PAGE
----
A Poetic Life: Harvey Shapiro, in Conversation with Galen Williams
from The Brooklyn Rail, July/August 2001
Galen Williams (Rail): It’s the 1st of May, May Day, and I’m sitting in a nice sunny kitchen with Harvey Shapiro in Brooklyn Heights, an area of Brooklyn he has lived in for the last 50 years. Harvey, how did you get to Brooklyn in the first place?
Harvey Shapiro: I came to Brooklyn through happenstance 43 years ago, and I can say that I’ve lived most of my adult life in one corner of that borough. Poetry has a local habitation and a name, and I guess for me, that’s been Brooklyn. I came over from Patchin Place in the West Village in the early ’50s. In those days the West Village to Brooklyn was a migration route for expanding families; young couples expecting children either went out to the suburbs or they moved over to Brooklyn Heights. In fact, when I landed in Brooklyn Heights, the only people I knew were ex-Villagers. Before that, going to Brooklyn for me posed the same question it still does for most Manhattanites: How do you get there? You had to cross the water, and that seemed kind of odd. But every New Year’s Day I used to go to visit friends of mine, the sociologist Dan Bell and his then wife Elaine. They had a great annual party at their apartment on Willow Street. They had a terrific apartment with a view of the harbor and I always enjoyed going there. When we had to get out of Patchin Place because my wife was expecting our first son, we looked at ads for the very same apartment at 28 Willow Street that Dan and Elaine had lived in. It turns out they were now split and leading separate lives in different parts of the country so we took their apartment, and there I was.
It was difficult leaving the Village because in those days the Village, for us, was like Paris. That is, everybody I knew was doing something interesting in the arts. We lived a very kind of neighborly life. We never went above 14th Street, and the idea was to get a job that didn’t take you across 14th Street. In Patchin Place I lived across from E. E. Cummings and Djuna Barnes lived directly below me. In fact, she used to come up and complain about the noise sometimes. She had a big broom or a cane—I think she in fact walked with a cane—and she would rap on the ceiling if we were making too much noise.
Rail: Tell us about Cummings and some of the other leading local poets of the day.
Shapiro: Cummings was one of the first poets to read at the universities. He was very popular at the women’s colleges. On spring nights in Patchin Place, girls from Smith and Vassar would come into the alleyway and would chant up to his window: “How do you like your blue-eyed boy, Mr. Death?” referring to that marvelous Buffalo Bill poem of his, hoping to lure him out, which they never could.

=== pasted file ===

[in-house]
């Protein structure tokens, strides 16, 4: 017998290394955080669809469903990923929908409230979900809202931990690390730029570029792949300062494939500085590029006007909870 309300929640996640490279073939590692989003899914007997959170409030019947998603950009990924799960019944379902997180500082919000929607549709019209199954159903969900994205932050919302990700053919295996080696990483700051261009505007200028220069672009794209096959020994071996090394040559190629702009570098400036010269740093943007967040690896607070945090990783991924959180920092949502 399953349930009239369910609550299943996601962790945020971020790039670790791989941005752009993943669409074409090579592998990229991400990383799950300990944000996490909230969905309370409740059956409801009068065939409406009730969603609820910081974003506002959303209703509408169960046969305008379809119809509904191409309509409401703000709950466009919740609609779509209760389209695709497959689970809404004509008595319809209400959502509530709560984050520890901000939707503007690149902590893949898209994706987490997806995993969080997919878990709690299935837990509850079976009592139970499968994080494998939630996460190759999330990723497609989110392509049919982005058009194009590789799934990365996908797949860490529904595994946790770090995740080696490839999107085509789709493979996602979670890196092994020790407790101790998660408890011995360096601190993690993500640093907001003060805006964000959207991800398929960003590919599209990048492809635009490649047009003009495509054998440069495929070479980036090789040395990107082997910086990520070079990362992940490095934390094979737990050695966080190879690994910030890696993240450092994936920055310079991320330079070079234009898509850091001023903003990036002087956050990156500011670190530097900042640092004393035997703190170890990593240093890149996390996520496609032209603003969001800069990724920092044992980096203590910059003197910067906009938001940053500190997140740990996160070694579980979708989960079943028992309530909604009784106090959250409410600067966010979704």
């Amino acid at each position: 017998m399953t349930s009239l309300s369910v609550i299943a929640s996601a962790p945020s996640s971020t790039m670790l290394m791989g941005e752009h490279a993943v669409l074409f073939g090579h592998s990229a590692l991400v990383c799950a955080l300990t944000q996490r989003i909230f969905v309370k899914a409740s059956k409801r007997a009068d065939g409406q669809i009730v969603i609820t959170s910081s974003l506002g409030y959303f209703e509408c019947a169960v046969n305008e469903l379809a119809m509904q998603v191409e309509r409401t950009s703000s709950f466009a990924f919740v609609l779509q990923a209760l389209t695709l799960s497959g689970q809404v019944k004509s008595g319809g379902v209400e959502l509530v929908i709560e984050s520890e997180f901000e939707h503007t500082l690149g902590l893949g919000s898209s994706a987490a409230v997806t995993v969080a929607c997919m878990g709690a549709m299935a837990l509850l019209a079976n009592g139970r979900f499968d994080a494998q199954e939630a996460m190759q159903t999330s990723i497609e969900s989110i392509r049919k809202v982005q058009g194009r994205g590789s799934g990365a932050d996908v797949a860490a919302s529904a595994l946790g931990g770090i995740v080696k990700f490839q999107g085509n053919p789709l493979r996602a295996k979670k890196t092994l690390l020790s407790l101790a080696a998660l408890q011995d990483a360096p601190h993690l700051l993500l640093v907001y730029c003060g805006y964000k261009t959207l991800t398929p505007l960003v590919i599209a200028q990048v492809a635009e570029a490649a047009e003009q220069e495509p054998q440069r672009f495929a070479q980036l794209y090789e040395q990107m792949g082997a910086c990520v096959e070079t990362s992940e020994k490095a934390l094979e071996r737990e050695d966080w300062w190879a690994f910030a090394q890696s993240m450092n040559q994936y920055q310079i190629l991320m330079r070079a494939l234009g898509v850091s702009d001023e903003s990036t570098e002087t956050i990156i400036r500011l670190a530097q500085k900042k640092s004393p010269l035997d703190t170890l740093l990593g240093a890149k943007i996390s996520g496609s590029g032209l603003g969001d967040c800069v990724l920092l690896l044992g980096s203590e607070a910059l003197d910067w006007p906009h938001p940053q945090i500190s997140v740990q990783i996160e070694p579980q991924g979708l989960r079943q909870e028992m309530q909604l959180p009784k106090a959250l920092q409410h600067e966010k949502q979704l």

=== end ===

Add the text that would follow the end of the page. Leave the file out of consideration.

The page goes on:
I knew lots of poets. I used to go to parties at May Swenson’s. Jean Garrigue was a friend, and the major poet in the Village in those days. Ruth Herschberger was there, as were Jane Mayhall and Leslie Katz. Although it was hard to leave the Village, Brooklyn in fact had poetry associations for me from the start and accreted more as I lived there. This is the area where Walt Whitman lived and where he went to work, just a couple of blocks from me at the Brooklyn Eagle down by the bridge. I would walk up Middagh Street to take the Eighth Avenue subway. I’d pass this little, Spanish eatery that had a plaque on it which said: “This is where Walt Whitman printed his first edition of Leaves of Grass.” There were two palms or hands facing up—like pushing the spirits—and underneath was written “Passage to India,” one of Whitman’s poems. So it was Whitman country.
It was also Hart Crane country and Hart Crane was very important to me. I had done my Master’s thesis at Columbia on Crane’s White Buildings, the book that preceded his lone epic The Bridge. He lived in Columbia Heights, so I knew I was walking in his steps and the steps of Whitman. Louis Zukofsky owned the house next door to me, and then a couple of blocks across Atlantic Avenue from me lived George Oppen. I met Louis first, but Oppen became a major influence on my work. He was a father figure to me. There wasn’t all that much difference in age, but there was certainly enough difference in terms of where we were in our craft that he became a mentor and a father figure…